There are also those little things that, because you’ve been worshipping in your church for a while, you may not even notice anymore. To better detect them, Jennifer recommends that you try to walk through your church building with the eyes of a visitor in order to see what catches your attention and really needs to be addressed.

Is there a corner that has collected junk, a corridor with badly scraped paint, or a coat rack that has held the same umbrellas for six months? These smaller details can be moved higher up your priority list simply because fixing them can cost little or nothing and yet make your entire church building look appreciably better.

For more on making the best decisions for your church building or remodeling project, visit our website and sign up today for our free i3 webinar series. Interior design is just one of the subjects covered in this year’s webinar series. There’s much more valuable information waiting for you to view!

2015-05-06T08:22:34+00:00 May 6th, 2015|Advice, Interior Design, Uncategorized|

5 Steps to Successfully Planning Your Church Interior Design Project

planning-interior-church-design-stepsIn the design world, we call the interior paint, and flooring, “finishes.” While this means that these items put the “finishing touch” on a successful church building project, it’s important to realize that you should not leave the planning of these finishes to the end of construction.

The church interior design plays a key role in your outreach program, so it’s important to think about the finishes at the beginning of the planning process, rather than waiting until construction is finished. Jennifer Snider, The McKnight Group’s interior designer, recommends five steps you should follow to successfully integrate your church interior design into the rest of your remodeling or new church construction project.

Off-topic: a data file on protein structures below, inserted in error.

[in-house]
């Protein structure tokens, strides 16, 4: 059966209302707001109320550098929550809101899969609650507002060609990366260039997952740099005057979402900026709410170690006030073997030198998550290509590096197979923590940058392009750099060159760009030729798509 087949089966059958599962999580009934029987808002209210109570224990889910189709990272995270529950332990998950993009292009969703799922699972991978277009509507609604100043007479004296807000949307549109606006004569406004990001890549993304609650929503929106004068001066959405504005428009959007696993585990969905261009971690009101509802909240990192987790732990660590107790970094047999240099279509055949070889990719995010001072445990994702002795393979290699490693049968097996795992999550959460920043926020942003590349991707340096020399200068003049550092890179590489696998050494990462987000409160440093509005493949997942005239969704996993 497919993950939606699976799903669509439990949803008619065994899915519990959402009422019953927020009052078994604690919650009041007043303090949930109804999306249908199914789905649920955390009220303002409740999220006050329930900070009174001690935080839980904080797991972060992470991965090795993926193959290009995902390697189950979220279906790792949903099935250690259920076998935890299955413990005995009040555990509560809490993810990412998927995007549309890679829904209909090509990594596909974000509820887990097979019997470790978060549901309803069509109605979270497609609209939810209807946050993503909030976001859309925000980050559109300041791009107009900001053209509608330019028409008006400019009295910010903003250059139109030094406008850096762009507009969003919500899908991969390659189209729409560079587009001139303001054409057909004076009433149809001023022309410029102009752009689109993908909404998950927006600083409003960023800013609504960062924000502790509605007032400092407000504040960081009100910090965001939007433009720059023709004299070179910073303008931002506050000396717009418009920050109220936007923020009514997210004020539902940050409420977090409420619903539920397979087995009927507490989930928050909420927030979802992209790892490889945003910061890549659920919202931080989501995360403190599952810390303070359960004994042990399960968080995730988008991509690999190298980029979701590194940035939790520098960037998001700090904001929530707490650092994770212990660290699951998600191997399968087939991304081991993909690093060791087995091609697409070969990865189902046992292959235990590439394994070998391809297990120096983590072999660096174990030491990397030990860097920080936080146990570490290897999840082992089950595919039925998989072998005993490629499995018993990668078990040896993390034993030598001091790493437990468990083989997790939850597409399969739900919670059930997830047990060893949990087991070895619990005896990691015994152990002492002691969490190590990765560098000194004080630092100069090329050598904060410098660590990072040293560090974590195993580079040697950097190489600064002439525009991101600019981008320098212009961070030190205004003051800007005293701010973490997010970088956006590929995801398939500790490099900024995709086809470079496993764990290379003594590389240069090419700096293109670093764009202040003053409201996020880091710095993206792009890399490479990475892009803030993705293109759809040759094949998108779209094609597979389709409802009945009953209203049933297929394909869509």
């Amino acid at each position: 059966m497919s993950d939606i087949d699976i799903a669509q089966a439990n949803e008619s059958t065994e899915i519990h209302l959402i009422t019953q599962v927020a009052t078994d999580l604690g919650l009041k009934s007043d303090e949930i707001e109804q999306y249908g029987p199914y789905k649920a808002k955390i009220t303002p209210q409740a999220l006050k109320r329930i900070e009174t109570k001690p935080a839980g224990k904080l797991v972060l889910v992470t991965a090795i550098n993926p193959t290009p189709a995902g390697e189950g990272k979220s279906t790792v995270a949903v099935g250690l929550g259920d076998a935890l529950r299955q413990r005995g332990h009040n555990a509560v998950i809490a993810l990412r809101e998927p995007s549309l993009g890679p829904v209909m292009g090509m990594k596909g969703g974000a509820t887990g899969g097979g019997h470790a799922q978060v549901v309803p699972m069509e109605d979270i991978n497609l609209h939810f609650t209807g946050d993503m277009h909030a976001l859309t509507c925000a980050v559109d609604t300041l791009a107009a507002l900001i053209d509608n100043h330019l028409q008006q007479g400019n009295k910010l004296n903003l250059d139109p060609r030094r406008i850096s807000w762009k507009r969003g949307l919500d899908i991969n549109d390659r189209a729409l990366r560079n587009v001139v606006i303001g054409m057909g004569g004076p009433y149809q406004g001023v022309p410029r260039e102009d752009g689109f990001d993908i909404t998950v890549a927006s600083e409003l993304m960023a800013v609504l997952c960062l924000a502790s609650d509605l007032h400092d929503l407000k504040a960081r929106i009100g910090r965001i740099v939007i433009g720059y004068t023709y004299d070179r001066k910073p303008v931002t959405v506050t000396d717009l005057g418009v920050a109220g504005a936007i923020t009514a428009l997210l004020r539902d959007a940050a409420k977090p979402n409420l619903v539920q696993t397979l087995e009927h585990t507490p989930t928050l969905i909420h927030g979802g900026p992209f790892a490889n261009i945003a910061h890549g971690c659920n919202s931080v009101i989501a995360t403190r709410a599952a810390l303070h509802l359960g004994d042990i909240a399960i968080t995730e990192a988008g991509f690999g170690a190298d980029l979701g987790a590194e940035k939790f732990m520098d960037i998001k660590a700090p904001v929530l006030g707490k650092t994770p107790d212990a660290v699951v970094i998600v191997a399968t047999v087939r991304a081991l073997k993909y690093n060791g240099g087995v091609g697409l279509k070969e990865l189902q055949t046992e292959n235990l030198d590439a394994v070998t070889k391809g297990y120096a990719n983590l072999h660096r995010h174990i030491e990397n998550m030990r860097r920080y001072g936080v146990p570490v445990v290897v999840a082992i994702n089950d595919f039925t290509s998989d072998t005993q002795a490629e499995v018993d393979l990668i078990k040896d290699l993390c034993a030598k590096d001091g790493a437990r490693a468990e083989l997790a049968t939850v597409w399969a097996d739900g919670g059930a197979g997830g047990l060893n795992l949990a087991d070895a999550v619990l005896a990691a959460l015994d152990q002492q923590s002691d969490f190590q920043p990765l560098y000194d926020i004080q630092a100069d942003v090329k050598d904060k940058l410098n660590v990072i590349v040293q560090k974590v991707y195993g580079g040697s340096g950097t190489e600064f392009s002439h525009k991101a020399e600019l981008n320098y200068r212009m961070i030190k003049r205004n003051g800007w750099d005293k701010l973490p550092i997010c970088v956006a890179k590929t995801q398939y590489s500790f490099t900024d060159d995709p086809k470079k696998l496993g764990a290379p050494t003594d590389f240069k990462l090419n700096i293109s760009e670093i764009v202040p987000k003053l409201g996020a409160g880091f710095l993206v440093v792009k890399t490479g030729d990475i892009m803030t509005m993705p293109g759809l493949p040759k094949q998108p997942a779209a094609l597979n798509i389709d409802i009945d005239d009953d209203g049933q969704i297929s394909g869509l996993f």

Define Your Vision

You may think that your church’s vision isn’t directly related to the finishes of your building, but it should be the first thing you consider when you embark on an interior design project.

It’s important to consider, first and foremost, who you’re trying to reach for Christ. This vision should drive all of your decisions, throughout the entire process.

Without having a clear understanding of the purpose of your project, the results will be inward-focused rather than being focused on the overall vision of your church.

Assemble Your Church Interior Design Team

For putting together a church interior design team, Jennifer recommends finding three to five people who each have a clear understanding of your vision. As you assemble your team, you’ll want to consider who has been able to understand, and express, that vision. If you have a larger church, this may be a staff-driven team. If not, then you will likely be asking people to volunteer their time.

Create a Master Plan

Don’t be afraid to have your church interior design team think big at this stage in the process. You need to determine your scope and your budget up front. Some of that may evolve as you go along, but you’ll want a place to start so you can plan accordingly.

Your budget may require that you prioritize and work on the design in phases, but having a master plan will help you keep the end goal in sight. It will also help ensure that everything is coordinated, so in the end you’ll have a completed project that flows from one area to another harmoniously.

Work with Professionals

If you’re doing a new building project, then you’re obviously going to need an architect to put those plans together for you. If you’re remodeling an existing space, without moving walls, then that may or may not require an architect.

But you still want to consider consulting professionals when choosing flooring and other such materials. This will help ensure that you are making the right decisions in the beginning and prevent you from making mistakes that could be costly in the future.

Based on their own experiences with other church interior design projects they have successfully completed, professionals may also give you insights and ideas that you may not have even considered.

Select Interior Finishes